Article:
There is Nothing Like Your FirstBy
There is Nothing Like Your First
by Wade Looker
I started trapping muskrats with my dad when I was 8 years old. He started taking me on the line with him from the time I was knee high to a grasshopper. Ever since those days I have been catching fox, coyote and bobcat on my own.
It seems like every time I talk to a trapper about how they got started this is the answer I receive. Well, it’s not my story. I actually just started last year! I had always been interested in trapping but did not have a good source of information to form a basis to start from, nor did I have time in my rigorous fall and winter basketball schedule. Finally, I started college and was no longer tied to the court. I was able to run a small trapline with a college friend on weekends and Christmas break. I soaked up all the information that I could from books and websites and other sources.
I gawked at the pictures that I saw of huge catches of raccoon and muskrat and dreamt of having my own catches, but what really caught my eye was the coyote pictures. Something about going out and catching the smartest animal in the woods just spoke to me. I read as much as I could about catching the elusive “songdog.”
I did not make any sets during the weekends because I only had 2 check days, however, once Thanksgiving break came I made some sets. My family had routinely seen a coyote running the fencerow behind our house. I took two traps (I had heard about gang setting) and made a dirthole set and a urine post set at the fencerow. A couple nights later I heard lots of howling from the fence row and I was restless with anticipation at the thought of having a coyote in the morning.
I awoke first thing in the morning and went to check. It became painfully obvious that I did not have a coyote awaiting me. But the news only got worse. As I got closer I started to see how events unfolded. I went to where the trap was supposed to be and found an empty trap bed, and a few feet later found a stake. According to the books, a trap cross staked with two 18” rebar stakes should hold coyotes. In this case, the books were wrong. I had made a catch but unfortunately the coyote has pumped the stakes out of the ground and ran off with my trap. A few days later, one of my neighbors shot the coyote and was able to return my trap. Lesson one: coyotes are powerful animals.
A few weeks had passed with me away at school. I read something about cable stakes on a website and ordered a dozen. There would be no escaping next time! Finally Christmas break arrived and found me back on the line. While deer hunting a property, I saw 4 coyotes and was able to secure permission. I immediately went to where a finger of the woods protruded into a cut corn field. In this finger of woods was a pond. I set a trap at each side of the pond’s dam. One was a urine post on a corn stalk. The other was a double dirthole with sheep’s wool.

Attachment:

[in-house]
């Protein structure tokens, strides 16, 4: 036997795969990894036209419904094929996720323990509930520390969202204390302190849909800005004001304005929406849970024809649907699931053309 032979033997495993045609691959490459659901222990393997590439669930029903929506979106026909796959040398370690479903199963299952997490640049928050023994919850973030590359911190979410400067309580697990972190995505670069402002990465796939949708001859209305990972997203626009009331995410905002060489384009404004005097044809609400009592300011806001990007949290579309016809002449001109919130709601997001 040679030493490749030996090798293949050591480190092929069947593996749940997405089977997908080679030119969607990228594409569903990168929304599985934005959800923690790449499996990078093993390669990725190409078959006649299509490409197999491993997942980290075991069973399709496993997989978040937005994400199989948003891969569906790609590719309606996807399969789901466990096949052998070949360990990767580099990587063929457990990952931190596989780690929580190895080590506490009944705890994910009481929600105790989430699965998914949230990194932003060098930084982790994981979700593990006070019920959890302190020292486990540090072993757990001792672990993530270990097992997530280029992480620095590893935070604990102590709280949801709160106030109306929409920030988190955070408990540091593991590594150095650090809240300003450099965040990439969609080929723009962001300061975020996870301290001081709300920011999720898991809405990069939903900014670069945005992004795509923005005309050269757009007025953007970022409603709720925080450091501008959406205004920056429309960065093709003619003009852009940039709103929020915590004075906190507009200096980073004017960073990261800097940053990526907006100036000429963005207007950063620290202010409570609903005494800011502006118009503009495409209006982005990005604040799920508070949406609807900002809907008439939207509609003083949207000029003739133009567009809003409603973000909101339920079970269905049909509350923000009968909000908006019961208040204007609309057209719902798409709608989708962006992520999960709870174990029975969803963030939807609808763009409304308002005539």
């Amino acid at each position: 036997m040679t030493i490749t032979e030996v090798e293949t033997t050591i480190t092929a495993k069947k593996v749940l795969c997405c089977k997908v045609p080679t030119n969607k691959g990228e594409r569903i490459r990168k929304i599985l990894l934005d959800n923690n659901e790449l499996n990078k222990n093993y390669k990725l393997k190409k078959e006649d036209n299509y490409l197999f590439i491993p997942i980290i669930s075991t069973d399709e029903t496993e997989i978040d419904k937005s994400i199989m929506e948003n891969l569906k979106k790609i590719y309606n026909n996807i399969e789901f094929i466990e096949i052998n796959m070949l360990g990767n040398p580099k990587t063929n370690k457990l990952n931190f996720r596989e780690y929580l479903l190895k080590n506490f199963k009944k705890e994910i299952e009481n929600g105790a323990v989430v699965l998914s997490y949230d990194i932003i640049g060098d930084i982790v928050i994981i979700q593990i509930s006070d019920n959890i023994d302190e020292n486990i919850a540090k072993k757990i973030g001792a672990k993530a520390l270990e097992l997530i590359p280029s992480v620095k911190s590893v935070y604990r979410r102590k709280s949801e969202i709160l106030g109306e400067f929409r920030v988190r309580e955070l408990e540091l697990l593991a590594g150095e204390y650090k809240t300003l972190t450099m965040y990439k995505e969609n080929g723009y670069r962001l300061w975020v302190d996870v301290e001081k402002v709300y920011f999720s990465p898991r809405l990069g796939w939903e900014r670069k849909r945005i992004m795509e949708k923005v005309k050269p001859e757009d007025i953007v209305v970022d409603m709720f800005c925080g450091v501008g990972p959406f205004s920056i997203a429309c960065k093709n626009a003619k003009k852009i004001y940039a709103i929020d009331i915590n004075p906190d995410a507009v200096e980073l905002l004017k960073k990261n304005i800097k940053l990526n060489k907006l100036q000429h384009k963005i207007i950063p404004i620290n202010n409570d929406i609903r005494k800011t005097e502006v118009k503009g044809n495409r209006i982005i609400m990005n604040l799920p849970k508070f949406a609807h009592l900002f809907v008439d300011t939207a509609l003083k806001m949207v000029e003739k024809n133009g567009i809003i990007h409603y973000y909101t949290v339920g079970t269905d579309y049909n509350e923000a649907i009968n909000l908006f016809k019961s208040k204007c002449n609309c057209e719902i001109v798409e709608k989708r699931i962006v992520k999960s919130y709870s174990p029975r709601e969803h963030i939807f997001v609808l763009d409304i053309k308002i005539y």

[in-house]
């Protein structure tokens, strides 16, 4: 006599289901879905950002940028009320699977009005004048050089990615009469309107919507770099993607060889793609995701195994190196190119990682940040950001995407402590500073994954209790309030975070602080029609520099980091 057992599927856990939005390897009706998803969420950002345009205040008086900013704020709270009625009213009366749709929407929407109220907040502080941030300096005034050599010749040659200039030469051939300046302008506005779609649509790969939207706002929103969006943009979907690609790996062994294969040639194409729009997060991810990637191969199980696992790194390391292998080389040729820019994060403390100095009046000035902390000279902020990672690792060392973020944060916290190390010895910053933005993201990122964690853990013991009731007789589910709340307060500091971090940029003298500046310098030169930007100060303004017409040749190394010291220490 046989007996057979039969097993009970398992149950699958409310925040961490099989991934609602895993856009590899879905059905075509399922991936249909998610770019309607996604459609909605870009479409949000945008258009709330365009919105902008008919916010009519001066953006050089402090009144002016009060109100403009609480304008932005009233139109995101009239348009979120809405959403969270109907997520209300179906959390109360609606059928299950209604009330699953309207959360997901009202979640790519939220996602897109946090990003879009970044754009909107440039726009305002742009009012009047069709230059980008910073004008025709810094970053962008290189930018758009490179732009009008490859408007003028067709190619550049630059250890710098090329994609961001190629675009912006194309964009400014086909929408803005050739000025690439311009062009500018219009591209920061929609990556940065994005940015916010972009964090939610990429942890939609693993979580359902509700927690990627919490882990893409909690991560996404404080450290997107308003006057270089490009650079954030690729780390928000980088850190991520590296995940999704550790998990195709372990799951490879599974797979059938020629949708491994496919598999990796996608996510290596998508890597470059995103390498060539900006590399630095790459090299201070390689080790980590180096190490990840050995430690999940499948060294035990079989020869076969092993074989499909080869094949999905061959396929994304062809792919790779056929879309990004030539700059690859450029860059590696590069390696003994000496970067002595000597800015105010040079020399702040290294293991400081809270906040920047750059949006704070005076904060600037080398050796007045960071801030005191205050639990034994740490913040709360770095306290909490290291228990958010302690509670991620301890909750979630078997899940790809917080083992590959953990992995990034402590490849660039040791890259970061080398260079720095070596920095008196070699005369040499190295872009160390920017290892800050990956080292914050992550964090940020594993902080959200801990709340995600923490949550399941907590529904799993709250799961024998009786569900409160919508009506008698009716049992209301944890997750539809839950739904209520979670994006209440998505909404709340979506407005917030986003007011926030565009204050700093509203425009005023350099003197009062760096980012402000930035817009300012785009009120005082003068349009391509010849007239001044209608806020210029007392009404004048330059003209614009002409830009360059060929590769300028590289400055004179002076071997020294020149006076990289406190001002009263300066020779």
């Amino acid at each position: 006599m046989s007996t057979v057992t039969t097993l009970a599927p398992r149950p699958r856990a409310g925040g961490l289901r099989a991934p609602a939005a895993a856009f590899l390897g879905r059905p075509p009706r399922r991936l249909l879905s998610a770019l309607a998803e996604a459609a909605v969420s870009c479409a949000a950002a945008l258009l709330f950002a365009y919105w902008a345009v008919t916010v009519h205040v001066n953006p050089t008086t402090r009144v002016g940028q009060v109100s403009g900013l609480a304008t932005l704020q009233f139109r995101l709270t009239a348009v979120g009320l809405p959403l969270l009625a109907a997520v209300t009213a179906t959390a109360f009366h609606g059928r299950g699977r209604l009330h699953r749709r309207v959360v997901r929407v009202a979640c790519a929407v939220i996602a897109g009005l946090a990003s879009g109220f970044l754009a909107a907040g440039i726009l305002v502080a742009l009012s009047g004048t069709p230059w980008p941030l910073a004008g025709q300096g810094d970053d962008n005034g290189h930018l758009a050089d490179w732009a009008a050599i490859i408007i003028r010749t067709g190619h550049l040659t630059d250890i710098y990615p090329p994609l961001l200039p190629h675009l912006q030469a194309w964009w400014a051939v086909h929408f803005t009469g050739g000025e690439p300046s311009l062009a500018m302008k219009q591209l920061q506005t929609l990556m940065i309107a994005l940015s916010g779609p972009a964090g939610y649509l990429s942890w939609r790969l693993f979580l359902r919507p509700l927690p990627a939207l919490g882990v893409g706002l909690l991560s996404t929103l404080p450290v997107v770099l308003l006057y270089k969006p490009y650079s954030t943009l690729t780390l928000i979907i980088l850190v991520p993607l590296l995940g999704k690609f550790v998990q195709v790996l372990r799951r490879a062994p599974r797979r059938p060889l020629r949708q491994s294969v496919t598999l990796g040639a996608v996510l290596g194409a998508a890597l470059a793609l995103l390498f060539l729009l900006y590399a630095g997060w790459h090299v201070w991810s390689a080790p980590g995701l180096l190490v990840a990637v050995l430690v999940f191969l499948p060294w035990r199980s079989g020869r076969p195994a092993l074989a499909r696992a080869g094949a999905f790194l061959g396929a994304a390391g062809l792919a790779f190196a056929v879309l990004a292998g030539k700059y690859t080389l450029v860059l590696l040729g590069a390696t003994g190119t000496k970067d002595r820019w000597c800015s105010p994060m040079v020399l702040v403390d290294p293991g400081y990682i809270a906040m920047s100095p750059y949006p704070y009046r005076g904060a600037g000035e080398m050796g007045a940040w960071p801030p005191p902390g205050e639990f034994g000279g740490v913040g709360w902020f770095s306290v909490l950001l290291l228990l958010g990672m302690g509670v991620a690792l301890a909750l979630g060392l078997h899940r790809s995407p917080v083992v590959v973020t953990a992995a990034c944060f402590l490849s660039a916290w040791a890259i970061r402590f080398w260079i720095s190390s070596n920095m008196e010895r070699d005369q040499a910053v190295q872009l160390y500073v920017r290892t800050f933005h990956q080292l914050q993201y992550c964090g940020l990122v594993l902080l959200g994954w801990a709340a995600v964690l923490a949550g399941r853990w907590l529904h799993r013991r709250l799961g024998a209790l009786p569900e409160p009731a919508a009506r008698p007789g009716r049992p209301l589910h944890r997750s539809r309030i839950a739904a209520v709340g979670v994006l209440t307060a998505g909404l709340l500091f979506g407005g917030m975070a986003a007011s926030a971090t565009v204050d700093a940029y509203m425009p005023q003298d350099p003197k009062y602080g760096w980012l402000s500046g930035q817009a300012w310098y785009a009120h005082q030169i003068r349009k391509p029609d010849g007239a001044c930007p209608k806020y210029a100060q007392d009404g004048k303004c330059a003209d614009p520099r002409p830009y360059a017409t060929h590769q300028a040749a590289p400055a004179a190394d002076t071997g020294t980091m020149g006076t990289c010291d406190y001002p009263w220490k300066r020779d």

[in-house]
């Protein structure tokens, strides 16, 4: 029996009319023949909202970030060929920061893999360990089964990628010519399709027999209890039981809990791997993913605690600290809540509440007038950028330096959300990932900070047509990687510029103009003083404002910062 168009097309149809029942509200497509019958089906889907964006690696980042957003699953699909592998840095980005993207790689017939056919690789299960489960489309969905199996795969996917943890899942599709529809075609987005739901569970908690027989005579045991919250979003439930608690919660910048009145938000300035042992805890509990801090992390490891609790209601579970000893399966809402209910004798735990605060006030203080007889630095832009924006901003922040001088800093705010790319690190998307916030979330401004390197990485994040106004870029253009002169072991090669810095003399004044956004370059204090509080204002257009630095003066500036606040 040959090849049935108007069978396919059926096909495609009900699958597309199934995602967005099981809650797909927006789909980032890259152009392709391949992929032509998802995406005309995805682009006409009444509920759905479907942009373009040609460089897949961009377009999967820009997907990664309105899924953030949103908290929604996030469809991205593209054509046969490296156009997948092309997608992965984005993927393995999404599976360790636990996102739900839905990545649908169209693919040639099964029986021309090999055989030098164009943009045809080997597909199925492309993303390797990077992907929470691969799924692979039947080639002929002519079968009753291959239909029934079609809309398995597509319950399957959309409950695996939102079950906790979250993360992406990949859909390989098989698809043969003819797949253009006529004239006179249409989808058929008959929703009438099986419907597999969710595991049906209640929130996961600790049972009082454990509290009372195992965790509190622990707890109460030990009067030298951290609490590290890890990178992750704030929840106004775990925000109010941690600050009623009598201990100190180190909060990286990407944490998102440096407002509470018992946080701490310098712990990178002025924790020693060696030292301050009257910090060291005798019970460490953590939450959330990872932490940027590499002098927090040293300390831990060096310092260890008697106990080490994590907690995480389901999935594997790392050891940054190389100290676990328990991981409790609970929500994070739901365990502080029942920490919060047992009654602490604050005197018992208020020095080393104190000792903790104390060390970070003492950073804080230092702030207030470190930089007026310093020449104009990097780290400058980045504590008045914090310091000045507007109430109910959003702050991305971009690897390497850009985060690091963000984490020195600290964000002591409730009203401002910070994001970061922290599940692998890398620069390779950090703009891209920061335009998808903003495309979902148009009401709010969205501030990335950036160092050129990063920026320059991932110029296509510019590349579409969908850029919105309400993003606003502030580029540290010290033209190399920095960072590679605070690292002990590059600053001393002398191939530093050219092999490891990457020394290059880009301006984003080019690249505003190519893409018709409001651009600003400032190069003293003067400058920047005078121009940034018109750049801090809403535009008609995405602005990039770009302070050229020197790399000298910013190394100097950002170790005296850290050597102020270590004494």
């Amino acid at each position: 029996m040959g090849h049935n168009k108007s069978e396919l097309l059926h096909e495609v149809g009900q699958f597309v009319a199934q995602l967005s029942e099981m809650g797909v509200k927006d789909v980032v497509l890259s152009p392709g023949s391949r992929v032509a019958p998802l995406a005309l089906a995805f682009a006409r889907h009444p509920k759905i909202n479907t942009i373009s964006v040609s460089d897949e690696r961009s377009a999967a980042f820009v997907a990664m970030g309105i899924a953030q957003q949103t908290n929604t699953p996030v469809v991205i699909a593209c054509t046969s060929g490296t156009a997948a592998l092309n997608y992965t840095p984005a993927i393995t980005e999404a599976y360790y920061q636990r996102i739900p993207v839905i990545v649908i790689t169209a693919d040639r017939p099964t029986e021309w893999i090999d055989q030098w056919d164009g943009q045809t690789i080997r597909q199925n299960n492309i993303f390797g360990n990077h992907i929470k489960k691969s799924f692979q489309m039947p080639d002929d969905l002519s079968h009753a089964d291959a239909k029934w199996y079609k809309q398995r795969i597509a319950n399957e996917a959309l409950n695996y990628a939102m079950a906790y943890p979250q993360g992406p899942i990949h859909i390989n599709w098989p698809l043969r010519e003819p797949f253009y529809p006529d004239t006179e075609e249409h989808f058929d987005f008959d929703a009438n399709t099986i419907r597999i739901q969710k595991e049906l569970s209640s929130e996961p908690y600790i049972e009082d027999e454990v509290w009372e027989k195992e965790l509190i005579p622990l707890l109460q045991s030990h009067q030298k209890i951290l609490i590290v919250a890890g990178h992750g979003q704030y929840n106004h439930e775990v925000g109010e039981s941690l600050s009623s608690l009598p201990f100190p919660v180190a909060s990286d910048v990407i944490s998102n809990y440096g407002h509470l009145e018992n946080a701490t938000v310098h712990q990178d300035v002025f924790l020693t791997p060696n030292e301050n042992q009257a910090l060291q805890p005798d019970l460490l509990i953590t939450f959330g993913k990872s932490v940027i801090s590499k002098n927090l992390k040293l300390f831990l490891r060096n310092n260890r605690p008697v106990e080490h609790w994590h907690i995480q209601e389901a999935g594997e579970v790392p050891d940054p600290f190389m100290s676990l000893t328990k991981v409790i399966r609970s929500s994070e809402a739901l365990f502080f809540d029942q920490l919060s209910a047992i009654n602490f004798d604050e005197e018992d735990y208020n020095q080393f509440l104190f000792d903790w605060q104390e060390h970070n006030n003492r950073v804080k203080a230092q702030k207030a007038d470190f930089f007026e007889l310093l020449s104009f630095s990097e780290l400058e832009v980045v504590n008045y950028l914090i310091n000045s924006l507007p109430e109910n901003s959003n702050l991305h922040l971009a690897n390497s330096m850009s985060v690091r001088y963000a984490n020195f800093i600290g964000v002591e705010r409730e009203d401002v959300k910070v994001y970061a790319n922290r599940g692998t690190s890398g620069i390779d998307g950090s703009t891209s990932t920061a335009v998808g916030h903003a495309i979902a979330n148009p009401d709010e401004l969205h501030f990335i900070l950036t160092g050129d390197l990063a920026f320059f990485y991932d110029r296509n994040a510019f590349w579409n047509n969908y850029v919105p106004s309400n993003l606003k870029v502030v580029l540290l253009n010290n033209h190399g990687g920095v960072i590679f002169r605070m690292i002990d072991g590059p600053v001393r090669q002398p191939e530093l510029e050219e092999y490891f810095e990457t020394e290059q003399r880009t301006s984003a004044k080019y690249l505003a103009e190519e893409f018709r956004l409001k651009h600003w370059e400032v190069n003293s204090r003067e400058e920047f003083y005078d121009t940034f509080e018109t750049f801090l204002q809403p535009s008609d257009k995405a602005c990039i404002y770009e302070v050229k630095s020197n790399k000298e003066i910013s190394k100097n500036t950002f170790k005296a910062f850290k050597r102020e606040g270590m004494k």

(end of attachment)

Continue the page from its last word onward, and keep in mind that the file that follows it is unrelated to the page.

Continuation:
I also went back to the fencerow to make more sets. I had read about something called a post hole set. It is where you dig a hole about a foot deep and about a foot across. You put small holes in the side of the bottom of the hole for bait and lure. Directly in the bottom you put a trap. I also put another dirt hole and another urine post set there.
Each day I checked I became less and less confident in myself. There were tracks ALL OVER the sets at the fence row but I could never connect. I had traps dug up and snapped which taught me lesson number 2: bed your traps ROCK SOLID. After learning this lesson I remade all my sets.
Finally, after another few days of waiting I came upon this… my first ever trapped coyote! I can’t describe to you the elation I felt. I had finally done it. I went out and caught the top natural predator in my area. I had been able to get the smartest animal around to step on a tiny piece of ground! I felt more accomplished than I have ever been as a trapper. It was caught at the pond dam set! While this was definitely not the biggest coyote I have now caught it is without a doubt the most memorable.
It was finally time for me to go back to school and end my season. I pulled all my traps except the ones at the post hole set. The field was still pretty wet and I did not want to drive across his wet field with the four-wheeler. I awoke the next morning, the morning that I had to leave, and saw this beautiful female awaiting me. Every other trap was frozen except for the one that caught her. I sure am glad I decided to wait that extra day.
So even if you don’t start trapping like most others do, there is still time to catch up. I encourage everyone to get someone else involved in trapping no matter their age.At 20 years old, I caught my first coyote and I can honestly say that there is nothing like your first.